How to Control Anger
How is it that a slow-driving elderly person in the car in front of us can turn some very respectable, sane and compassionate people into raving lunatics? What is it about spilling a glass of milk that can make even a grownup lose their mind? Every single one of us has a little spark of rage inside us at all times. If that spark gets fanned and fueled just right, it can blow up into a wildfire. If we let our little frustrations build up like kindling, and then we throw in a match lit by a barista that got our order wrong and we’re already late for work, look out.
In this video, I discuss why we get angry, how to see it coming, and how we can nip it in the bud. The more we understand anger, the more wise we become to its sneaky tricks. By understanding these basic principles and by practicing the brief guided meditation at the end of the video, we can all discover a life of boundless peace and joy.
When Anger Takes Control of You
We all get angry from time to time. Even if we don’t act out in rage and lose our temper, feelings of anger can arise. When others do things we perceive as “against” us, when our ego is hurt, when our pride is damaged, we often respond in that unconscious reaction of anger. Our inner peace is disturbed, our heart rate increases, our blood pressure goes up, we clench our fists and our body tenses up.
Here is the key to not only quickly calming our body and mind back down, but also how to prevent that unconscious anger reaction from happening in the first place. It’s so important that we recognize and even take responsibility for the kind of energy we carry with us, because we can hurt others without even meaning to. One thing we all know for certain is, uncontrolled anger has never made a situation better. It always makes them worse. So be sure to try out this simple technique next the time you start to feel angry.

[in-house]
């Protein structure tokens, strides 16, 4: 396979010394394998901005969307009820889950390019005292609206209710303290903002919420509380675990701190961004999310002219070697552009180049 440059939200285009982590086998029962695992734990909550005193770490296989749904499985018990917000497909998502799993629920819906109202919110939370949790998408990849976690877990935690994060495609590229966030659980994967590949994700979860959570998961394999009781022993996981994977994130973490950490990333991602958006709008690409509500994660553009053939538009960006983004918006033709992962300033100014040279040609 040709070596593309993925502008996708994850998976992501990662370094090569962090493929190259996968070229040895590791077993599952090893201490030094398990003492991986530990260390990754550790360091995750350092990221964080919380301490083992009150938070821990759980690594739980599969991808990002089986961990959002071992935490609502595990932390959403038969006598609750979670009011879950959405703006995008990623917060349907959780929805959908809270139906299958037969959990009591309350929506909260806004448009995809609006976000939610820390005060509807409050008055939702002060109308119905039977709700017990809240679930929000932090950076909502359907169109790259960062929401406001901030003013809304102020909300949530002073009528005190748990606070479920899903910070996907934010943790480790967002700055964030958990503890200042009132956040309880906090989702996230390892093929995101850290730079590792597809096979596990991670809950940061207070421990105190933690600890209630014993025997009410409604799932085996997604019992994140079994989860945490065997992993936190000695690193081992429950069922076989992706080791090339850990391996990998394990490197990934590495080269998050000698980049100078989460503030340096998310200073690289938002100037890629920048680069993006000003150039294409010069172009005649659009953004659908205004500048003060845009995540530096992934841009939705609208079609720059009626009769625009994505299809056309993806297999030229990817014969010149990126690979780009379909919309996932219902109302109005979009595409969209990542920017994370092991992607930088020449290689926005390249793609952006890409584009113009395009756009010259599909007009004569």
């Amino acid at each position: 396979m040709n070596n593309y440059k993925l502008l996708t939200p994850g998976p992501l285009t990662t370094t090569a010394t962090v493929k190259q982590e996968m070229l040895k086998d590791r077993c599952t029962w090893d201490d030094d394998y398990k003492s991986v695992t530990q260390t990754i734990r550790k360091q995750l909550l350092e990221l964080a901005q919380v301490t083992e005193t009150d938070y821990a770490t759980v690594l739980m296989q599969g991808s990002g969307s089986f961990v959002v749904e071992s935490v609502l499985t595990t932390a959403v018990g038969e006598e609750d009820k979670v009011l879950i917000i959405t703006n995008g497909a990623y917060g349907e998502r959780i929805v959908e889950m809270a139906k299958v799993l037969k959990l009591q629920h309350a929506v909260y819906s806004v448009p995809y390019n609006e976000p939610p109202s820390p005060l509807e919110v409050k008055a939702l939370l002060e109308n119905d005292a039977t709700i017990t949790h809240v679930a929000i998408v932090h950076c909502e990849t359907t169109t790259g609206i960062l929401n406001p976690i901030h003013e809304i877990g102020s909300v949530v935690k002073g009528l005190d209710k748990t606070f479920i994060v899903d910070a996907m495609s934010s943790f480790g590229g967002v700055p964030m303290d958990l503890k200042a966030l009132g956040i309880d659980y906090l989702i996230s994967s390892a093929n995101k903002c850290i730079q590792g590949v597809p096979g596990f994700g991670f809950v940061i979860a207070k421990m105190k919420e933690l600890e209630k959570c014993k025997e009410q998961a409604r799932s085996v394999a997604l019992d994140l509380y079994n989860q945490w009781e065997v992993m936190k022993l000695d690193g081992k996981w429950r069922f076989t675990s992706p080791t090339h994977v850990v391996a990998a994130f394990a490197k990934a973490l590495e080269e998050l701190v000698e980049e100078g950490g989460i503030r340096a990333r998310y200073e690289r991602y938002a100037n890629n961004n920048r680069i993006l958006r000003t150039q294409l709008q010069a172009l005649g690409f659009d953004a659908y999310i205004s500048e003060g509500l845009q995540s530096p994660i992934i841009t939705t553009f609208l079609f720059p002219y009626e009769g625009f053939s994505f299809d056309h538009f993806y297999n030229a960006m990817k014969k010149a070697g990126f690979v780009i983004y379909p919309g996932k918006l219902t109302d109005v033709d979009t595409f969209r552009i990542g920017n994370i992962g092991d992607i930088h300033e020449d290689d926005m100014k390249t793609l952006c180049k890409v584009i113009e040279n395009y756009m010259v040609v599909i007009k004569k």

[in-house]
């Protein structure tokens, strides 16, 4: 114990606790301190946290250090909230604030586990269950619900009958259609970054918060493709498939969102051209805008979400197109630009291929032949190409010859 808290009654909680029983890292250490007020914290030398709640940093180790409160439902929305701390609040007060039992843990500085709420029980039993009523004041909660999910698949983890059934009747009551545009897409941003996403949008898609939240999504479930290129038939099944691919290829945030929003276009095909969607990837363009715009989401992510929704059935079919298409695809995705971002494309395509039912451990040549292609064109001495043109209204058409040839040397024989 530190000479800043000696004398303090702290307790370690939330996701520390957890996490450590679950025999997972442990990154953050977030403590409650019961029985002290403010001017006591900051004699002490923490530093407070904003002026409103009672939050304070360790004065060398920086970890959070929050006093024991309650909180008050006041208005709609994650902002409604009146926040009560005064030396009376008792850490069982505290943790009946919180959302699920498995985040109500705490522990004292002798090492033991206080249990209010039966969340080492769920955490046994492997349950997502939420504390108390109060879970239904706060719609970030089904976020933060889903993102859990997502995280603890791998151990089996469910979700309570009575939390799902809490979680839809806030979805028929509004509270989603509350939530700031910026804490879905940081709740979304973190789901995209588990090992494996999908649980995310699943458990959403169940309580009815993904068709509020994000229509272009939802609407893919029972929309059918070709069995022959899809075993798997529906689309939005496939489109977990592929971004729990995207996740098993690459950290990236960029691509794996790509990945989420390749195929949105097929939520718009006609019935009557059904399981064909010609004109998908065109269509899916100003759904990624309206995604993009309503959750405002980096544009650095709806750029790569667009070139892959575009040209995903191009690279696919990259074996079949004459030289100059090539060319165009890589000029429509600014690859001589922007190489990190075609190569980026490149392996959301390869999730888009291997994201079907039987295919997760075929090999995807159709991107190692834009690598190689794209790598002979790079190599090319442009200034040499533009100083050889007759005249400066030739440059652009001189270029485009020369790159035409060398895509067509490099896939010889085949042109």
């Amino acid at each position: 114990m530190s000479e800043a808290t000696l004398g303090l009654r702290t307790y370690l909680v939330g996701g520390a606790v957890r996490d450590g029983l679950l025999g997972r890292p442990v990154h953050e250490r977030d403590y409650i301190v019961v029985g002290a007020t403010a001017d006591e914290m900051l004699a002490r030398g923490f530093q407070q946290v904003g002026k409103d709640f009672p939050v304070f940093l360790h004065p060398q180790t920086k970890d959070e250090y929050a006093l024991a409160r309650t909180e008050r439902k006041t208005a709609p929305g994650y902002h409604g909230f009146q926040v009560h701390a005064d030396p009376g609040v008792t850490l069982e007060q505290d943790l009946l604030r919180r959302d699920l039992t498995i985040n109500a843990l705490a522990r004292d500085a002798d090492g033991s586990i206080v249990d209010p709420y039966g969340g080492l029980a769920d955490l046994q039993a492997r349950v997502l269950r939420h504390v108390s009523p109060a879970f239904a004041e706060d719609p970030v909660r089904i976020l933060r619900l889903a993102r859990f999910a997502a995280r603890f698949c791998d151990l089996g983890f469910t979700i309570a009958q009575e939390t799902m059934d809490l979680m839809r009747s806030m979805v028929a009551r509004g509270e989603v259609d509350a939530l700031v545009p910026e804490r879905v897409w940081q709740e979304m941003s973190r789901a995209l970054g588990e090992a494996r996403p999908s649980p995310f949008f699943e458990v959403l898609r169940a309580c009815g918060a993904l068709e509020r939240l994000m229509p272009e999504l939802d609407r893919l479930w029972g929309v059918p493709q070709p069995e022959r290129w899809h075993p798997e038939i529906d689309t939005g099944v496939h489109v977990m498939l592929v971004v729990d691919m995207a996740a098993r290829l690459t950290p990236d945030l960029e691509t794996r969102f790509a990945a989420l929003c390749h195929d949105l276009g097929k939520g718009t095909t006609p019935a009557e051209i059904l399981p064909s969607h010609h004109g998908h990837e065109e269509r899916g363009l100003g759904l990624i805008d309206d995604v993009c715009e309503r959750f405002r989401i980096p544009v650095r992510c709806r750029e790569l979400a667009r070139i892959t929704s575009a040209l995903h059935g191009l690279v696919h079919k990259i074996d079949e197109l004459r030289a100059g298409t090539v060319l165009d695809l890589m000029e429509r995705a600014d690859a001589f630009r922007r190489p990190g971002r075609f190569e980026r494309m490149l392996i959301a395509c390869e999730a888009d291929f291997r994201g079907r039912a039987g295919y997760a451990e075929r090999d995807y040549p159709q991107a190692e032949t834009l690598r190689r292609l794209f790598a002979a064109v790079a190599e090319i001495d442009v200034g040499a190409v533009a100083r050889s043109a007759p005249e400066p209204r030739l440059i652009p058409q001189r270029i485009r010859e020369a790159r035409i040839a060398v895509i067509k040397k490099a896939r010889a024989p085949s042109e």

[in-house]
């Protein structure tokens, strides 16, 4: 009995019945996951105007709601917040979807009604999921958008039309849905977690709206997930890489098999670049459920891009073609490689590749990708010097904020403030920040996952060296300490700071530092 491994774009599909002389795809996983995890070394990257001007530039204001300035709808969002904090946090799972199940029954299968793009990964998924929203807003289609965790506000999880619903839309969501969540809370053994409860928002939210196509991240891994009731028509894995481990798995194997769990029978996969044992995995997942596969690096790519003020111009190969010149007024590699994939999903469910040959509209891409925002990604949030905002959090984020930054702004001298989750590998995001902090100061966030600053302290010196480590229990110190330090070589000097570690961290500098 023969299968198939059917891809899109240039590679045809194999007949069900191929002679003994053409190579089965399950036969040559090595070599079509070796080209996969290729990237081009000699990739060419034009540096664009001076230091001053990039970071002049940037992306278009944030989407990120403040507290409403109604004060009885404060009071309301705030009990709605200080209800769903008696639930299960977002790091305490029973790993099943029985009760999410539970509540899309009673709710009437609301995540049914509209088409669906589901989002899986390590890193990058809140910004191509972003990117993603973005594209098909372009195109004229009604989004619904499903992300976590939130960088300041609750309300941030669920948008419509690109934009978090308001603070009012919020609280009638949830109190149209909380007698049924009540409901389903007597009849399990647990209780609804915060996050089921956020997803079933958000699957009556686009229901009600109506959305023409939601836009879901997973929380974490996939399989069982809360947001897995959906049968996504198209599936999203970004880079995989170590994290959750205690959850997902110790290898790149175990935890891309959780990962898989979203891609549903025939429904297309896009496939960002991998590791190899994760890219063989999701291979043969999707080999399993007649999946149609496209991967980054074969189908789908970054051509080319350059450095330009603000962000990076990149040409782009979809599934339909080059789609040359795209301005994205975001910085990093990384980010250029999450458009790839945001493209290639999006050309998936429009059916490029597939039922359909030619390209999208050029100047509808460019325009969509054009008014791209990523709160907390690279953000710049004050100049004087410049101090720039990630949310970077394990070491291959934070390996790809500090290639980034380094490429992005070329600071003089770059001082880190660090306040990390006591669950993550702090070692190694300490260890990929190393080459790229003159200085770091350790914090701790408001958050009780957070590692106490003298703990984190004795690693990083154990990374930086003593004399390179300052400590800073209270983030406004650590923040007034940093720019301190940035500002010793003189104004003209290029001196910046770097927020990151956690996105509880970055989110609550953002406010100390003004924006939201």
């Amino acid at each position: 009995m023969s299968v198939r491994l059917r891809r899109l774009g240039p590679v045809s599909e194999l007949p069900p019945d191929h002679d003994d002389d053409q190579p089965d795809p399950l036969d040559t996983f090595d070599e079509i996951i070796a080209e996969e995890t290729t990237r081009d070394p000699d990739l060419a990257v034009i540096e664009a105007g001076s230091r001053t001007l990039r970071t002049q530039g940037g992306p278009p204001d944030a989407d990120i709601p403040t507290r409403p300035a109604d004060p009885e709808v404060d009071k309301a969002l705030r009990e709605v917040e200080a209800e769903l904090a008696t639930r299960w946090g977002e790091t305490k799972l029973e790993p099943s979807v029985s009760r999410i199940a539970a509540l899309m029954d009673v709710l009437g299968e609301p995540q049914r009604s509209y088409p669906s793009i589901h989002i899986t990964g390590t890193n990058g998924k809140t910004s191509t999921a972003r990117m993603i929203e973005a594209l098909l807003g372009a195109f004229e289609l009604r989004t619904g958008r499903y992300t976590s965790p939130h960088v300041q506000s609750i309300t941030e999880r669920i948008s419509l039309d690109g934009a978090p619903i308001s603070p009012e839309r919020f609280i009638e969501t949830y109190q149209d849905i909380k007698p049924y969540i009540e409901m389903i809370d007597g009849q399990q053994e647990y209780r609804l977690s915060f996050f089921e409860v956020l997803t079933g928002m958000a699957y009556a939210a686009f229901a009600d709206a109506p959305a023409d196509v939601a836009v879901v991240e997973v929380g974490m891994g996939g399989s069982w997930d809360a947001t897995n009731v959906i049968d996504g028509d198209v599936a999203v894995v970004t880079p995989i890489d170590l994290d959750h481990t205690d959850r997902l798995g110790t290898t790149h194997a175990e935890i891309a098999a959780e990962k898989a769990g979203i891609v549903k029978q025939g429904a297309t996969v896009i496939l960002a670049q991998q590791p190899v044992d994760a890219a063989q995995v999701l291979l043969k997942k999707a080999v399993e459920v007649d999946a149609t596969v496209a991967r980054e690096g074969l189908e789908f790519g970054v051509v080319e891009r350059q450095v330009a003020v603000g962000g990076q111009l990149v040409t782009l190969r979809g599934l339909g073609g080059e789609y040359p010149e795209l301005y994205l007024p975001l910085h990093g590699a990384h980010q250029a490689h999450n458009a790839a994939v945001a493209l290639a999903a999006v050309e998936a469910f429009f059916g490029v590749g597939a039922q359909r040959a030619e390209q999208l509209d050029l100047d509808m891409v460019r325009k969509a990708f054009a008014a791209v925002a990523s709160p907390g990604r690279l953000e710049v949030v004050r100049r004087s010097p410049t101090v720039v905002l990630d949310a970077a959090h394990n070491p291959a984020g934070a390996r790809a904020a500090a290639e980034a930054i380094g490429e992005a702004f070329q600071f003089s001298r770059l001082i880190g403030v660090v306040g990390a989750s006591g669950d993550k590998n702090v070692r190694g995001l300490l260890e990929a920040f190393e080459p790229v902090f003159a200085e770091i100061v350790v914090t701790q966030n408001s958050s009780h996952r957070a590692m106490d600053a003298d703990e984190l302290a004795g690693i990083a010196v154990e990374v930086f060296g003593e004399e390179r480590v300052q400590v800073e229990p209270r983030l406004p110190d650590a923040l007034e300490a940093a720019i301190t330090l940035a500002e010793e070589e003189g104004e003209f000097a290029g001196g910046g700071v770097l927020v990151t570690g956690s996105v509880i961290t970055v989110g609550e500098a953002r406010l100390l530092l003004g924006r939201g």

Useful Articles and Q & A
Q: Dear Todd, shouldn’t we respond with our true feelings to people who hurt us and not with love and kindness? TODD ANSWERS: Someone recently asked me this question about how to respond to people who hurt us. I get it, believe me. Our first (unconscious) instinctual reaction is to
Fighting Hatred with Love The Dalai Lama is a man who saw his own country violently conquered. It would be all too easy to become bitter. But instead, he forgives and loves. He puts all of our measly everyday squabbles to shame. If he can find compassion for his invaders,
Q: Dear Todd, I think one must express their anger instead of suppressing it. Because suppressed anger leads to hatred which in turn leads to resentment and sorrow. And finally depression. Any thoughts? TODD ANSWERS: Repressed emotions are one of the greatest, if not the greatest, cause of physical pain
Whenever you feel most down, most conflicted, most angry, most hurt or most upset, do this one simple thing: Ask yourself, “Where is the lesson?” You cannot be both upset and curious at the same time. Curiosity, intellectual exploration, and reflection cannot coexist with anger and rage. The simple act
Q: Dear Todd, in the midst of strong emotions like real raw anger, I literally forget everything and not able to control my temper. What can I do to fight that? Todd Answers: It takes time to develop any new habit, but every single time you can bring just a
Q: Dear Todd, how can Ukrainians respond with love to their enemies? TODD ANSWERS: Someone recently asked me how I can suggest that even people in Ukraine respond with love when their lives are in danger. The person went on to tell me that they struggle with spirituality because “we
We will all feel all of the human emotions throughout our lives. That’s part of life. But when we let ourselves get swept away by those emotions, then we can act unmindfully and in ways that can hurt our reputation and relationships. When our emotions carry us away, we lose
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